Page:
The 10 Most Common Errors Found in WordPress Sites.


Common errors found in WordPress can be easily fixed, if you know what you’re doing.

40% of all websites on the internet are powered by our little WP friends, but they’re not immune to some serious issues.

So what are they, and how do we get around them?

White Screen of Death (WSOD)


This one takes the piss.

It usually occurs due to a PHP error, incompatible themes or plugins, or exhausted memory limits.

When this happens, your site is completely blank and inaccessible.

  • Disable plugins and themes one by one to find the culprit.
  • Start by renaming the plugins folder via FTP, and if it still happens, switch themes.
  • Increase the PHP memory limit in your ‘wp-config.php’ file with this code: define(‘WP_MEMORY_LIMIT’, ‘256M’);
  • Or contact your hosting provider for assistance.

404 Page Not Found Errors


These errors happen when a user tries to access a page that does not exist on your site, but its root cause is:

Broken links, missing pages, or incorrect permalink settings.

  • Use a plugin like “Redirection” to manage 301 redirects for broken links.
  • Double-check your permalink structure by going to “Settings > Permalinks” in the dashboard and save your new settings.
  • Regularly review and update internal and external links to prevent broken links.

Database Connection Issues


Incorrect database credentials or server problems.

Your site may display an error message stating it can’t connect to the database.

  • Verify your database credentials in the ‘wp-config.php’ file.
  • Make sure the name, username, password and host are correct.
  • Contact your hosting provider if you think there are server issues.

Plugin Compatibility Problems


Some plugins aren’t compatible with your WordPress version, or with each other.

  • Update plugins regularly and check for compatibility before installing a new one.
  • Disable or delete conflicting plugins and try and find alternatives to reduce future issues.

Slow Page Loading Times


Large images, unoptimised code, or a slow hosting server.

This can create poor user experience, and negatively affect your SEO rankings.

No one enjoys this.

  • Optimise everything, use caching plugins like WP Super Cache or W3 Total Cache.
  • Think about upgrading your hosting plan to one that prioritises quality performance and speed.

Security Vulnerabilities


Outdated WordPress versions, themes and plugins can make your site vulnerable to hacks and malware.

Security weaknesses can compromise your site’s integrity and expose sensitive data.


Keep everything up to date, developers tend to release security patches in updates.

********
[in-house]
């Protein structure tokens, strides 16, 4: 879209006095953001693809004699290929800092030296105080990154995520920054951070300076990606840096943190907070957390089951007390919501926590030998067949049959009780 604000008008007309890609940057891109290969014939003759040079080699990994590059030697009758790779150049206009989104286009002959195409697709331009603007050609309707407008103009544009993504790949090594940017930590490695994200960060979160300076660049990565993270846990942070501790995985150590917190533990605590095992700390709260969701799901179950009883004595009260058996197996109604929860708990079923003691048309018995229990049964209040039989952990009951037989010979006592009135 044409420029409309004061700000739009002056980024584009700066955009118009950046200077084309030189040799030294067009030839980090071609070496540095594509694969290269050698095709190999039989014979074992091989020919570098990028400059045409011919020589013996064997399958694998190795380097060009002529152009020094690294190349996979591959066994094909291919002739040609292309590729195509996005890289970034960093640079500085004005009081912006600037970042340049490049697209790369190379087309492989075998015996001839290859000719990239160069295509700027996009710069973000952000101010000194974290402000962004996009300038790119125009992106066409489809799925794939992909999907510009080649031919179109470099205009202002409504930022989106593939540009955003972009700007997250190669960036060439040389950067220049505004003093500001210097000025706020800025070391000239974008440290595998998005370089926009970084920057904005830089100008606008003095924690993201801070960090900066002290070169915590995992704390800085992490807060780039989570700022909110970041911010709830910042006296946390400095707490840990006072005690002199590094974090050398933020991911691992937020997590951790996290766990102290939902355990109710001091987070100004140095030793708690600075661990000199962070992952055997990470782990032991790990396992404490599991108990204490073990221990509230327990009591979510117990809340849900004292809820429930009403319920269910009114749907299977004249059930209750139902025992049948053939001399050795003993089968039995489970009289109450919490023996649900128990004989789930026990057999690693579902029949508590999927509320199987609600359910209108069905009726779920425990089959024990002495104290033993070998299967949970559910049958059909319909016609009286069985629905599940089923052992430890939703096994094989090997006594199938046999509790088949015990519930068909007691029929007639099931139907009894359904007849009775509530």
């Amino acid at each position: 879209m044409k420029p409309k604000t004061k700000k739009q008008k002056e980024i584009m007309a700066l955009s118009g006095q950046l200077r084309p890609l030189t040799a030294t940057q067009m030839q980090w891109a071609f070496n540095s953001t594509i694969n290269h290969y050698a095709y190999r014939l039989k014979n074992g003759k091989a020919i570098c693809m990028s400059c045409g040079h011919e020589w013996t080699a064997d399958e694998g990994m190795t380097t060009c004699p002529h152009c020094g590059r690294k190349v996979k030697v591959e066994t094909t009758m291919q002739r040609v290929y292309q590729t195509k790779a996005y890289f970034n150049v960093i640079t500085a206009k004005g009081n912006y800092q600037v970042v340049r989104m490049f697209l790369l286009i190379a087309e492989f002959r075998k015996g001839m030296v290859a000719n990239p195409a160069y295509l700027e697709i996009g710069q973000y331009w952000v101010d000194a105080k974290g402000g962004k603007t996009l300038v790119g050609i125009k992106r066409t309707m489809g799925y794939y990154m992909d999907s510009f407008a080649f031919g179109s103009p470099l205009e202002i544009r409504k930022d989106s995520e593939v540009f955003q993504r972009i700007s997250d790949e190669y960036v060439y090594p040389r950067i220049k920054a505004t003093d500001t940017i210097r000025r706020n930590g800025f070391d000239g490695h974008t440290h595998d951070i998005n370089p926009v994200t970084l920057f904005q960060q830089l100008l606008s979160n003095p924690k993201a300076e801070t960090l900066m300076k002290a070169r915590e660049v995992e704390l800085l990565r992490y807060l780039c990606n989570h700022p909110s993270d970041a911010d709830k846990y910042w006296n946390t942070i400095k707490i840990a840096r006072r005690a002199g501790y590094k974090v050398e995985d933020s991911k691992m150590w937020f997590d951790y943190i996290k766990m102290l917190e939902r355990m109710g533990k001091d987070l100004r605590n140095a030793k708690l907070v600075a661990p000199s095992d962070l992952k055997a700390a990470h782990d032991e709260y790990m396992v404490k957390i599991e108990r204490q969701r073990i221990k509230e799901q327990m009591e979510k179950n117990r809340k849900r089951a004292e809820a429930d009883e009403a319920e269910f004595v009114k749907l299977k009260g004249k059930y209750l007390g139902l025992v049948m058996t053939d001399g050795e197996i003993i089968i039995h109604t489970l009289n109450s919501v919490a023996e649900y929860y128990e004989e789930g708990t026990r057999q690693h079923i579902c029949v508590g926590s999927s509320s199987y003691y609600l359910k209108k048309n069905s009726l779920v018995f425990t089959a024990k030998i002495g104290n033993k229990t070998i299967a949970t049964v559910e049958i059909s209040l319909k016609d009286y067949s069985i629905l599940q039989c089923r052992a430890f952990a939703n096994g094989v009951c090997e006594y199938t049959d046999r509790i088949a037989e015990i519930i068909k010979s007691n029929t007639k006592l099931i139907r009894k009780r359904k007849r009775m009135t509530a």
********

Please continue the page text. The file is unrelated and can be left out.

Use strong unique passwords for all user accounts, including administrators (try out a password manager like LastPass).

Install security plugins to up your site’s security.

HTTP Error When Uploading Media


This occasionally happens when trying to upload media files.

It can occur due to server limitations or conflicts with image optimisation plugins.

  • Check your server’s maximum upload size by going to “Media” > “Add New” in the dashboard.
  • If the file exceeds the limit, think about increasing it via your hosting provider.
  • Temporarily disable image optimisation plugins to identify conflicts.
  • Some plugins may interfere with the upload process.

Broken or Missing Images


Images can become broken or missing if their URLs change or if you move to a new domain.

Broken images negatively impact SEO, your site’s credibility and UX.

  • Use plugins to update image links after migrating your site to a new domain or changing permalink structures.
  • Audit your site regularly to look for broken images by using more plugins.
  • Fix any broken links promptly to maintain a seamless experience.

Login Page Issues


This can be various factors, including incorrect URLs, lost login credentials, or security issues.

An inaccessible login page can lock you out of your own site.

  • Make sure you are using the correct login URL.
  • By default, it is “” or “”.
  • If you’ve forgotten your password or username, use the “Lost your password?” link on the login page to create a reset.
  • Use things like two-factor authentication (2FA) to increase security: Numerous 2FA plugins are out there for WordPress.

XML-RPC Attacks


XML-RPC, a remote procedure call protocol used by WordPress, can be exploited for DDoS attacks or brute-force login attempts.

These attacks can overload your server and potentially lead the site to shut down.


If you don’t need the XML-RPC functionality, think about disabling it.

You can do this by adding the following code to your theme’s ‘functions.php’ file or via a plugin:

add_filter(‘xmlrpc_enabled’ , ‘_ _return_false’);

Woah, that’s a lot to take in.

Common errors found in WordPress are SO common that you don’t really need to worry too much about them.

As long as you’re equipped with the right tools, whether it’s a DYI or you hire a professional, it’s bound to be fixed soon enough.

Help is always around the corner, and here at Toast, we’re more than happy to.

Lilli Foreman

Lilli Foreman

Lilli works on copy, content, site build and layout at Toast. She helps clients with optimised blogs, on-page SEO and general site work.